Under Social Security rules, you would never get the full value of two benefits at once. If you were applying for two benefits, Social Security would look at them and provide you a payment that was about equal to the greater of the two. However, in the case of survivor benefits, you are permitted to apply for either that benefit or your own retirement benefit and to let the benefit you've not applied for increase over time.


Nancy: I just turned 65. I am working, and my agency has over 20 employees, which I understand means I do not have to sign up for Medicare now. However, my employer health insurance is not very good. Can I sign up for Medicare? Would Social Security help me? Would it become my primary and cover the hospital costs? How do I figure out what Medicare will cost me? I am very confused.

READ MORE: Column: Under a President Trump, Medicare reforms are a matter of when, not if

Phil Moeller: You certainly can sign up for Medicare. Under the rules of large employer plans, which is how yours would be defined, your group insurance is primary, and Medicare would be the secondary payer of any claims.

You might want to look into getting just Part A of Medicare at 65 and avoiding the extra expenses of Part B and D premiums. Part A covers hospital expenses and would pay secondary to your group policy. There is no premium for Part A for anyone who's worked long enough to qualify for Social Security benefits, and you don't have to file for Social Security benefits to qualify for Part A. It's yours when you turn 65 if you want it. Part A is not compatible with high-deductible health plans, however, so if you have an HSA, you do not want to sign up for Part A.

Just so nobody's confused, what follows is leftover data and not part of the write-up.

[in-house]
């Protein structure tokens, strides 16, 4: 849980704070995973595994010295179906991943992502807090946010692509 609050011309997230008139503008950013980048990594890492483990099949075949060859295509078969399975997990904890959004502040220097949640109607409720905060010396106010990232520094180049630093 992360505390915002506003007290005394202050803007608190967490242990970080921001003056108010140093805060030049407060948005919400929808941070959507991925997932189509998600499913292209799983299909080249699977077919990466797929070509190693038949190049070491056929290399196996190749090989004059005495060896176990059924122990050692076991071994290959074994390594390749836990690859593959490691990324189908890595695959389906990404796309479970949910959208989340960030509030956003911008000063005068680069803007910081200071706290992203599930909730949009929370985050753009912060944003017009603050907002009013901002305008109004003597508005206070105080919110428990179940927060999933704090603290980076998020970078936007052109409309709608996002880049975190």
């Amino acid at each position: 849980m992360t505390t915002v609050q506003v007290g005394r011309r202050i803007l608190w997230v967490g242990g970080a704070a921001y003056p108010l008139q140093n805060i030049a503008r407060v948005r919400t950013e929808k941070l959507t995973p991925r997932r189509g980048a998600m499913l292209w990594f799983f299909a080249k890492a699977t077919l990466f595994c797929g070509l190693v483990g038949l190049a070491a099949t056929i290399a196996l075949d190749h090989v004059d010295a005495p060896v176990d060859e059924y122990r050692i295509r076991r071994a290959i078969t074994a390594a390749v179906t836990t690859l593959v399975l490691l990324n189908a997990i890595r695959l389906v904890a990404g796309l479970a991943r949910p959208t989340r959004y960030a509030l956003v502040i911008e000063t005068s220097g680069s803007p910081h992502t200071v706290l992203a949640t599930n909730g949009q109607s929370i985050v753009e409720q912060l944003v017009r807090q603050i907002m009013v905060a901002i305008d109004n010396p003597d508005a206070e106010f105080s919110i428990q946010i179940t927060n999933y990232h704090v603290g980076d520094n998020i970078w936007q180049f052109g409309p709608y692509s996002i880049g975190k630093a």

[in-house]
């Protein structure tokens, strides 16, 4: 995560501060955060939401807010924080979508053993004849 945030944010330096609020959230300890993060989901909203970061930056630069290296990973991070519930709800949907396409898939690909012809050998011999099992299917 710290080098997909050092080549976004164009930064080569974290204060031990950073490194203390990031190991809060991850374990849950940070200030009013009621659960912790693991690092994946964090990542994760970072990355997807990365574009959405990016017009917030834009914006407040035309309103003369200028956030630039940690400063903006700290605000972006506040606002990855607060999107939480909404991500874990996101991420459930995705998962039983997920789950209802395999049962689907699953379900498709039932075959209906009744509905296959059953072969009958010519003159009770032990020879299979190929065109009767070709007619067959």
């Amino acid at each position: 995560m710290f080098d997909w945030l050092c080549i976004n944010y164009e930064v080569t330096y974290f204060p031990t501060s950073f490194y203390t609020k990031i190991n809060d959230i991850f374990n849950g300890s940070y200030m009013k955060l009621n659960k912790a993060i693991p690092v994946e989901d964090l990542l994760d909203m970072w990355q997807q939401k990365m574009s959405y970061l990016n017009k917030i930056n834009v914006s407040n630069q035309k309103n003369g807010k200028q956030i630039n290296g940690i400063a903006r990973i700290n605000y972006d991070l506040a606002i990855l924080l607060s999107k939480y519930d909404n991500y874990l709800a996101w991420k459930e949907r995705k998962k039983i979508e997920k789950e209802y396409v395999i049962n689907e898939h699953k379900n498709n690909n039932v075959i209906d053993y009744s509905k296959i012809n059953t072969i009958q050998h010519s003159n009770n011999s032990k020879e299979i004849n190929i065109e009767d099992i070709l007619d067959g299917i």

Steve: My wife intends to draw a spousal benefit on my earnings record when I retire and draw Social Security. I am currently 66 and a half years old and plan on working until 67 and a half. If I apply for benefits for an effective date of December 2017 and elect the six-month retroactive payment, will my wife be eligible for the same treatment? If so, does this make financial sense?

Phil Moeller: The key date here is not when you retire, but how old your wife is when she applies for a spousal benefit. Her spousal benefits would max out at half of the benefit you're entitled to at your full retirement age, which is now 66, not half of what you actually collect. And to max out at this level, your wife has to wait to file for the benefit until she is of full retirement age.

Also, please keep in mind that spousal benefits are not retroactive in this case. Your wife is not eligible for a spousal benefit until you have filed for your own retirement benefit. And she is only eligible for retroactive benefits if she is older than her full retirement age. So if you filed when you were 67 and a half, and she was at least 66, she would only get retroactive benefits if she then delayed her filing for up to six months. But unless I'm missing something, there would be no reason for her to delay in this case.